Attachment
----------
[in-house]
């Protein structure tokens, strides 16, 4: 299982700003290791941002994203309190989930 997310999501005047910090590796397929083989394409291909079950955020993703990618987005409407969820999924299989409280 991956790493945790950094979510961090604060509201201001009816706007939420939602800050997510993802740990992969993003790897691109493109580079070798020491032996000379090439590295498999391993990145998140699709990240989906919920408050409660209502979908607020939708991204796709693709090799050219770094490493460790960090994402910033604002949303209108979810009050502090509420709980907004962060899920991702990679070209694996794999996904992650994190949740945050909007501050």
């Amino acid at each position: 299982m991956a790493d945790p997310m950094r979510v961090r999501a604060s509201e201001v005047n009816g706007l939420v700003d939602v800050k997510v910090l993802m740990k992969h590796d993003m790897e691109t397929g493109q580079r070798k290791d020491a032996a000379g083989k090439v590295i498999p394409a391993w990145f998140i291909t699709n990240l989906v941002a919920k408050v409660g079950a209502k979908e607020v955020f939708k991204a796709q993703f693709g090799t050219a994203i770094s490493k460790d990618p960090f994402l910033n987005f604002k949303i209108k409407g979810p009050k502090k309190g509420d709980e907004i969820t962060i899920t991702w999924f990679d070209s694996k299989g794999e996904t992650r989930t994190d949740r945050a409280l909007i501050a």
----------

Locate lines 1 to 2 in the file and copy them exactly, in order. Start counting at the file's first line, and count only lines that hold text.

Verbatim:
[in-house]
């Protein structure tokens, strides 16, 4: 299982700003290791941002994203309190989930 997310999501005047910090590796397929083989394409291909079950955020993703990618987005409407969820999924299989409280 991956790493945790950094979510961090604060509201201001009816706007939420939602800050997510993802740990992969993003790897691109493109580079070798020491032996000379090439590295498999391993990145998140699709990240989906919920408050409660209502979908607020939708991204796709693709090799050219770094490493460790960090994402910033604002949303209108979810009050502090509420709980907004962060899920991702990679070209694996794999996904992650994190949740945050909007501050």